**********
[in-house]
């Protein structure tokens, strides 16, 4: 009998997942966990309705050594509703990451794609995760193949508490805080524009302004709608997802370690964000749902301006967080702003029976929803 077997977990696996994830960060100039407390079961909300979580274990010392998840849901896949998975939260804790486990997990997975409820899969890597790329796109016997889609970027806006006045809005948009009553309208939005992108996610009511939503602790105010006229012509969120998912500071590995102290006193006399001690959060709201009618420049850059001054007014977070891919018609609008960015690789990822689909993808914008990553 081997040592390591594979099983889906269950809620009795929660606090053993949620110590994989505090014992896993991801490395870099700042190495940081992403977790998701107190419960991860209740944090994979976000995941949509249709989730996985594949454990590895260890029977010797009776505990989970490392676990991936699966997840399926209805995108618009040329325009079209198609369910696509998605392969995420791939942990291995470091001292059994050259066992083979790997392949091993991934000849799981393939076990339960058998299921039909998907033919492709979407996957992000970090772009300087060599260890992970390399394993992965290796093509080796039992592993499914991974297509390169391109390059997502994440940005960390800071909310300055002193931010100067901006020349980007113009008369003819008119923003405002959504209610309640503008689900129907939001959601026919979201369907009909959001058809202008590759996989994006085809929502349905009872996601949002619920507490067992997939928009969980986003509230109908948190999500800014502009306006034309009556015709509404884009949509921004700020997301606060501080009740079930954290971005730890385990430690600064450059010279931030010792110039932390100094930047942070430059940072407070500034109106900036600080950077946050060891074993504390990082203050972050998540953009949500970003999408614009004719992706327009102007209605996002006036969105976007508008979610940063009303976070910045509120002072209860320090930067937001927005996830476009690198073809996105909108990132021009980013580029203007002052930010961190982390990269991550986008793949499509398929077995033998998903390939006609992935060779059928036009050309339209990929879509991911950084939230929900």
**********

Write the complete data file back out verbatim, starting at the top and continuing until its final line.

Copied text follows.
[in-house]
């Protein structure tokens, strides 16, 4: 009998997942966990309705050594509703990451794609995760193949508490805080524009302004709608997802370690964000749902301006967080702003029976929803 077997977990696996994830960060100039407390079961909300979580274990010392998840849901896949998975939260804790486990997990997975409820899969890597790329796109016997889609970027806006006045809005948009009553309208939005992108996610009511939503602790105010006229012509969120998912500071590995102290006193006399001690959060709201009618420049850059001054007014977070891919018609609008960015690789990822689909993808914008990553 081997040592390591594979099983889906269950809620009795929660606090053993949620110590994989505090014992896993991801490395870099700042190495940081992403977790998701107190419960991860209740944090994979976000995941949509249709989730996985594949454990590895260890029977010797009776505990989970490392676990991936699966997840399926209805995108618009040329325009079209198609369910696509998605392969995420791939942990291995470091001292059994050259066992083979790997392949091993991934000849799981393939076990339960058998299921039909998907033919492709979407996957992000970090772009300087060599260890992970390399394993992965290796093509080796039992592993499914991974297509390169391109390059997502994440940005960390800071909310300055002193931010100067901006020349980007113009008369003819008119923003405002959504209610309640503008689900129907939001959601026919979201369907009909959001058809202008590759996989994006085809929502349905009872996601949002619920507490067992997939928009969980986003509230109908948190999500800014502009306006034309009556015709509404884009949509921004700020997301606060501080009740079930954290971005730890385990430690600064450059010279931030010792110039932390100094930047942070430059940072407070500034109106900036600080950077946050060891074993504390990082203050972050998540953009949500970003999408614009004719992706327009102007209605996002006036969105976007508008979610940063009303976070910045509120002072209860320090930067937001927005996830476009690198073809996105909108990132021009980013580029203007002052930010961190982390990269991550986008793949499509398929077995033998998903390939006609992935060779059928036009050309339209990929879509991911950084939230929900």